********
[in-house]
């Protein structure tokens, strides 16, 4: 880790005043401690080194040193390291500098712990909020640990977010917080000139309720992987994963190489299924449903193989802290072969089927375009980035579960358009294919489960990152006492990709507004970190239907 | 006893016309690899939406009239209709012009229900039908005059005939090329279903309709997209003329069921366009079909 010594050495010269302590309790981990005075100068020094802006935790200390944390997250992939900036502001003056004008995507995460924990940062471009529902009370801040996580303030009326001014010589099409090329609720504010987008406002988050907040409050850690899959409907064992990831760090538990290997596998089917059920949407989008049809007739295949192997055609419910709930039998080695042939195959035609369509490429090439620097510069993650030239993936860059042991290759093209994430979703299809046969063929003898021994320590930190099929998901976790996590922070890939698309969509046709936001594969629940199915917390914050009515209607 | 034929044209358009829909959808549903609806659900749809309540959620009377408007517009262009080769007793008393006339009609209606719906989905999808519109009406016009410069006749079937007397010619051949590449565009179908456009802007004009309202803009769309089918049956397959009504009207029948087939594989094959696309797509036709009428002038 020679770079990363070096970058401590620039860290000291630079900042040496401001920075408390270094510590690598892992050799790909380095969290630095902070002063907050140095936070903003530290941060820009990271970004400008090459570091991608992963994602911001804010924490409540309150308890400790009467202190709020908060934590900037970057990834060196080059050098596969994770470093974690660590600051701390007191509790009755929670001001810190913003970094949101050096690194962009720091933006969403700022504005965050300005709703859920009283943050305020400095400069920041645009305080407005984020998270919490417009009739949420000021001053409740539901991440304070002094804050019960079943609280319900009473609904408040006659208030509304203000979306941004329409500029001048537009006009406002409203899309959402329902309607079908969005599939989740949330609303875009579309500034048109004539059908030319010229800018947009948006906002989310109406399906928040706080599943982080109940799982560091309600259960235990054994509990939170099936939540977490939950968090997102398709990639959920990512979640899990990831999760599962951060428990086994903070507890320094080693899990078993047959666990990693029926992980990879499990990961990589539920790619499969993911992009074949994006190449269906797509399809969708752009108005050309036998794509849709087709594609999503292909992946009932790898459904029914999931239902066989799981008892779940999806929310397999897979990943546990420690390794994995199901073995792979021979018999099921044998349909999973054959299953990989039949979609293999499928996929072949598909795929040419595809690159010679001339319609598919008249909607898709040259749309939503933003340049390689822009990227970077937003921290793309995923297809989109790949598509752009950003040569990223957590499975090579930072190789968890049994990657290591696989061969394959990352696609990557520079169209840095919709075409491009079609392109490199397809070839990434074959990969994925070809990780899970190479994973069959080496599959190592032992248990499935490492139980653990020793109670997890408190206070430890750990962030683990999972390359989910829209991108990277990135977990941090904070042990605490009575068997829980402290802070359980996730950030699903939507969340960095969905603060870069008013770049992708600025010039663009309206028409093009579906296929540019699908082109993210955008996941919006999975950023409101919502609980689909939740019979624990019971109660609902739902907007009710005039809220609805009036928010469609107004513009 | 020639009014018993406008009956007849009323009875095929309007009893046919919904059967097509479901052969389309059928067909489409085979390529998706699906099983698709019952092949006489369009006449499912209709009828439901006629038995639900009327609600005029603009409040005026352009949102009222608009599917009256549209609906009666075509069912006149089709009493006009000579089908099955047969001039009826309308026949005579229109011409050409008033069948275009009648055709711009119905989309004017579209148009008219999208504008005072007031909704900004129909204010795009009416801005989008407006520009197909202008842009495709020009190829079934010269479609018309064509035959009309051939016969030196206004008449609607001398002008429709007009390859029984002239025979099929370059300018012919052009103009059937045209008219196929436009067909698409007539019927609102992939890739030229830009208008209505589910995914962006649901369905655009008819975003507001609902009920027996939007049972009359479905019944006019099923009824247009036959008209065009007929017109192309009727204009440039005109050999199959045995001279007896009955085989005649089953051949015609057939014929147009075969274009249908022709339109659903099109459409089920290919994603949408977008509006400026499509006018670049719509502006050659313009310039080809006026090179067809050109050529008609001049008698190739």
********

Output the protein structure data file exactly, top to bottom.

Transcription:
[in-house]
């Protein structure tokens, strides 16, 4: 880790005043401690080194040193390291500098712990909020640990977010917080000139309720992987994963190489299924449903193989802290072969089927375009980035579960358009294919489960990152006492990709507004970190239907 | 006893016309690899939406009239209709012009229900039908005059005939090329279903309709997209003329069921366009079909 010594050495010269302590309790981990005075100068020094802006935790200390944390997250992939900036502001003056004008995507995460924990940062471009529902009370801040996580303030009326001014010589099409090329609720504010987008406002988050907040409050850690899959409907064992990831760090538990290997596998089917059920949407989008049809007739295949192997055609419910709930039998080695042939195959035609369509490429090439620097510069993650030239993936860059042991290759093209994430979703299809046969063929003898021994320590930190099929998901976790996590922070890939698309969509046709936001594969629940199915917390914050009515209607 | 034929044209358009829909959808549903609806659900749809309540959620009377408007517009262009080769007793008393006339009609209606719906989905999808519109009406016009410069006749079937007397010619051949590449565009179908456009802007004009309202803009769309089918049956397959009504009207029948087939594989094959696309797509036709009428002038 020679770079990363070096970058401590620039860290000291630079900042040496401001920075408390270094510590690598892992050799790909380095969290630095902070002063907050140095936070903003530290941060820009990271970004400008090459570091991608992963994602911001804010924490409540309150308890400790009467202190709020908060934590900037970057990834060196080059050098596969994770470093974690660590600051701390007191509790009755929670001001810190913003970094949101050096690194962009720091933006969403700022504005965050300005709703859920009283943050305020400095400069920041645009305080407005984020998270919490417009009739949420000021001053409740539901991440304070002094804050019960079943609280319900009473609904408040006659208030509304203000979306941004329409500029001048537009006009406002409203899309959402329902309607079908969005599939989740949330609303875009579309500034048109004539059908030319010229800018947009948006906002989310109406399906928040706080599943982080109940799982560091309600259960235990054994509990939170099936939540977490939950968090997102398709990639959920990512979640899990990831999760599962951060428990086994903070507890320094080693899990078993047959666990990693029926992980990879499990990961990589539920790619499969993911992009074949994006190449269906797509399809969708752009108005050309036998794509849709087709594609999503292909992946009932790898459904029914999931239902066989799981008892779940999806929310397999897979990943546990420690390794994995199901073995792979021979018999099921044998349909999973054959299953990989039949979609293999499928996929072949598909795929040419595809690159010679001339319609598919008249909607898709040259749309939503933003340049390689822009990227970077937003921290793309995923297809989109790949598509752009950003040569990223957590499975090579930072190789968890049994990657290591696989061969394959990352696609990557520079169209840095919709075409491009079609392109490199397809070839990434074959990969994925070809990780899970190479994973069959080496599959190592032992248990499935490492139980653990020793109670997890408190206070430890750990962030683990999972390359989910829209991108990277990135977990941090904070042990605490009575068997829980402290802070359980996730950030699903939507969340960095969905603060870069008013770049992708600025010039663009309206028409093009579906296929540019699908082109993210955008996941919006999975950023409101919502609980689909939740019979624990019971109660609902739902907007009710005039809220609805009036928010469609107004513009 | 020639009014018993406008009956007849009323009875095929309007009893046919919904059967097509479901052969389309059928067909489409085979390529998706699906099983698709019952092949006489369009006449499912209709009828439901006629038995639900009327609600005029603009409040005026352009949102009222608009599917009256549209609906009666075509069912006149089709009493006009000579089908099955047969001039009826309308026949005579229109011409050409008033069948275009009648055709711009119905989309004017579209148009008219999208504008005072007031909704900004129909204010795009009416801005989008407006520009197909202008842009495709020009190829079934010269479609018309064509035959009309051939016969030196206004008449609607001398002008429709007009390859029984002239025979099929370059300018012919052009103009059937045209008219196929436009067909698409007539019927609102992939890739030229830009208008209505589910995914962006649901369905655009008819975003507001609902009920027996939007049972009359479905019944006019099923009824247009036959008209065009007929017109192309009727204009440039005109050999199959045995001279007896009955085989005649089953051949015609057939014929147009075969274009249908022709339109659903099109459409089920290919994603949408977008509006400026499509006018670049719509502006050659313009310039080809006026090179067809050109050529008609001049008698190739």